David Books, author of The Social Animal: The Hidden Sources of Love, Character, and Achievement, with an excellent column on the diminishing returns of luxury living.
Often, as we spend more on something, what we gain in privacy and elegance we lose in spontaneous sociability.
I once visited a university that had a large, lavishly financed Hillel House to serve as a Jewish center on campus. But the students told me they preferred the Chabad House nearby, which was run by the orthodox Lubavitchers. At the Chabad house, the sofas were tattered and the rooms cramped, but, the students said, it was more haimish.
Restaurants and bars can exist on either side of the Haimish Line. At some diners and family restaurants, people are more comfortable leaning back, laughing loud, interrupting more and sweeping one another up in a collective euphoria. They talk more to the servers, and even across tables. At nicer restaurants, the food is better, the atmosphere is more refined, but there is a tighter code about what is permissible.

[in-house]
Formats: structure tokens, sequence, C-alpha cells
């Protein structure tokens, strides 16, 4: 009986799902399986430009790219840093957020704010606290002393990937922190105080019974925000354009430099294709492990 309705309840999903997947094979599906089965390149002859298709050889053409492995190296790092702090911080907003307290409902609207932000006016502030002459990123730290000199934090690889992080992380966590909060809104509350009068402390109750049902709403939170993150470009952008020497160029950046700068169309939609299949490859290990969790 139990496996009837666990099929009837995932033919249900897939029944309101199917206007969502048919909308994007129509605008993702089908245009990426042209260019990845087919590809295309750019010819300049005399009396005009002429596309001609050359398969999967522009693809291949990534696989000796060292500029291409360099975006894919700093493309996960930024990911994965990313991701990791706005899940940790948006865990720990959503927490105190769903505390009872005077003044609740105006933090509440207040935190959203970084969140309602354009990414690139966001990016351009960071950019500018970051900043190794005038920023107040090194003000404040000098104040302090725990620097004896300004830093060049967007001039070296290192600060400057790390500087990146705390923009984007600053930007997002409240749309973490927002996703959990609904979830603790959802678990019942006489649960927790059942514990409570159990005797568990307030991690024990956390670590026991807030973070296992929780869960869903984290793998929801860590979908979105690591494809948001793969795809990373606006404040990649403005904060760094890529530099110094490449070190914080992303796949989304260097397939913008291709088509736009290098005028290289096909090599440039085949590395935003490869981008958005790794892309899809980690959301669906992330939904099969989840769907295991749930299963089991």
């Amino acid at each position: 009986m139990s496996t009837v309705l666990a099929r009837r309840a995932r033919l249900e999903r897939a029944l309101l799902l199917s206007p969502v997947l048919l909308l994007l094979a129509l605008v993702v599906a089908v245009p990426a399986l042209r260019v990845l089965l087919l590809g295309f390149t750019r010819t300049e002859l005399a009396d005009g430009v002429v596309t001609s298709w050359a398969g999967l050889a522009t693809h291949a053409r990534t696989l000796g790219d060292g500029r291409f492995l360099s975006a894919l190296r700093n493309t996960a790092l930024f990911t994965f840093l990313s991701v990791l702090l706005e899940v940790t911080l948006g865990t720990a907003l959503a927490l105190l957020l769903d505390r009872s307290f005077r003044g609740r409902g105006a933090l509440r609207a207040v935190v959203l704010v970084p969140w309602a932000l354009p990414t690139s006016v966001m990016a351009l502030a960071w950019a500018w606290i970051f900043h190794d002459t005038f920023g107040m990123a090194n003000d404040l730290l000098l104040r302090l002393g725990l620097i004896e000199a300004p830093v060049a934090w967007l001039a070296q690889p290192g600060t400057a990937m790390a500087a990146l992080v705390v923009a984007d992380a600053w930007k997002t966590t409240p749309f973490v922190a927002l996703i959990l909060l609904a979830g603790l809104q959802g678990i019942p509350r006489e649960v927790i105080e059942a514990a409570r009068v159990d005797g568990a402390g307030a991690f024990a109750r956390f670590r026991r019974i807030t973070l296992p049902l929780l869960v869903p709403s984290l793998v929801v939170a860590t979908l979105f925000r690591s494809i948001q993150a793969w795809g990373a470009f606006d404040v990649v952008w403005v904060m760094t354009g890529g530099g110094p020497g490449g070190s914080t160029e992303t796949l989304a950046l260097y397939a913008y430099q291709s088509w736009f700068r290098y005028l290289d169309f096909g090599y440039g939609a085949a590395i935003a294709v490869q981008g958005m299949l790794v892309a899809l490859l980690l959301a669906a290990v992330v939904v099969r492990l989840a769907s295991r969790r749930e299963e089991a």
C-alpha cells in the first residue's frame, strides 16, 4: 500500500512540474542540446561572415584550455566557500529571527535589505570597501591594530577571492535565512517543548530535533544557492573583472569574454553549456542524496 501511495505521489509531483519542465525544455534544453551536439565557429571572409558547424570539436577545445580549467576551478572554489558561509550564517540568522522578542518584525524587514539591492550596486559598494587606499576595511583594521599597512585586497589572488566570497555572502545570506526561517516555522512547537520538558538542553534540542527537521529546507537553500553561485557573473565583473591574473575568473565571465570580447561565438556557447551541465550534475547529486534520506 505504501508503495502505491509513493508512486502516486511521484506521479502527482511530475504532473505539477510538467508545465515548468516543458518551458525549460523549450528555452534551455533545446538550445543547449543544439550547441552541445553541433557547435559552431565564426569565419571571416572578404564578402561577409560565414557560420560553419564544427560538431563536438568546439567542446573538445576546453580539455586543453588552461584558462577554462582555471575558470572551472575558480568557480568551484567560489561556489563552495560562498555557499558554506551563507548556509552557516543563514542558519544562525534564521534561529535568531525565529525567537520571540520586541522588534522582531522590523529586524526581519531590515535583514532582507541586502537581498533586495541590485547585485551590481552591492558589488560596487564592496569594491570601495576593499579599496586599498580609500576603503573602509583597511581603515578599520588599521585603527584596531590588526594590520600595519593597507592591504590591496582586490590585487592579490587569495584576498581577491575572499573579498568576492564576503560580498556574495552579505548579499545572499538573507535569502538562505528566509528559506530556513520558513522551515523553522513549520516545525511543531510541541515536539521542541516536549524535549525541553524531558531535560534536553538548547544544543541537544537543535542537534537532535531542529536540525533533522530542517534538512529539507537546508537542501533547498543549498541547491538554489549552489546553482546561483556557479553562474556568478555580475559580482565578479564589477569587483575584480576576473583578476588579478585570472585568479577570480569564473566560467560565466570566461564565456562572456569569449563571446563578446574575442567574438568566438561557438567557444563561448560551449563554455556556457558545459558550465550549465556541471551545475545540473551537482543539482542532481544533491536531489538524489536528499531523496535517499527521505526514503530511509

Hotels can exist on either side of the Haimish Line. You’ll find multiple generations at a Comfort Inn breakfast area, and people are likely to exchange pleasantries over the waffle machine. At a four-star hotel’s breakfast dining room, people are quietly answering e-mail on their phones.
Whole neighborhoods can exist on either side of the Haimish Line. Alan Ehrenhalt once wrote a great book called “The Lost City,” about the old densely packed Chicago neighborhoods where kids ran from home to home, where people hung out on their stoops. When the people in those neighborhoods made more money, they moved out to more thinly spaced suburbs with bigger homes where they were much less likely to know their neighbors.
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